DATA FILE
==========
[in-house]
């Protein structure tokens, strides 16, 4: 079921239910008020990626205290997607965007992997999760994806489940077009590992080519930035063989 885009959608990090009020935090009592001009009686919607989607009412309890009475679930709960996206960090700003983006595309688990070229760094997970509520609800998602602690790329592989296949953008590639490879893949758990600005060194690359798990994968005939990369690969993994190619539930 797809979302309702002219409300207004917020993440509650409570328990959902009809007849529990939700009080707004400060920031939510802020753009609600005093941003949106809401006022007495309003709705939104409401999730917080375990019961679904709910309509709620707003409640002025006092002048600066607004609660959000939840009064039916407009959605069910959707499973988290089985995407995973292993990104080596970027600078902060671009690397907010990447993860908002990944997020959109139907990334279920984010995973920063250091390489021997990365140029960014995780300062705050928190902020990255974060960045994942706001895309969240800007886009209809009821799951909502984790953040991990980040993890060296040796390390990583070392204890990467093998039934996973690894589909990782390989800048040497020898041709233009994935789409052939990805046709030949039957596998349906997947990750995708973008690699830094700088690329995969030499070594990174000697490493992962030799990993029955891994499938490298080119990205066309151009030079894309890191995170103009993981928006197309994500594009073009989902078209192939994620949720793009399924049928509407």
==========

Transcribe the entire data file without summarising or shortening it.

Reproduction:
[in-house]
């Protein structure tokens, strides 16, 4: 079921239910008020990626205290997607965007992997999760994806489940077009590992080519930035063989 885009959608990090009020935090009592001009009686919607989607009412309890009475679930709960996206960090700003983006595309688990070229760094997970509520609800998602602690790329592989296949953008590639490879893949758990600005060194690359798990994968005939990369690969993994190619539930 797809979302309702002219409300207004917020993440509650409570328990959902009809007849529990939700009080707004400060920031939510802020753009609600005093941003949106809401006022007495309003709705939104409401999730917080375990019961679904709910309509709620707003409640002025006092002048600066607004609660959000939840009064039916407009959605069910959707499973988290089985995407995973292993990104080596970027600078902060671009690397907010990447993860908002990944997020959109139907990334279920984010995973920063250091390489021997990365140029960014995780300062705050928190902020990255974060960045994942706001895309969240800007886009209809009821799951909502984790953040991990980040993890060296040796390390990583070392204890990467093998039934996973690894589909990782390989800048040497020898041709233009994935789409052939990805046709030949039957596998349906997947990750995708973008690699830094700088690329995969030499070594990174000697490493992962030799990993029955891994499938490298080119990205066309151009030079894309890191995170103009993981928006197309994500594009073009989902078209192939994620949720793009399924049928509407």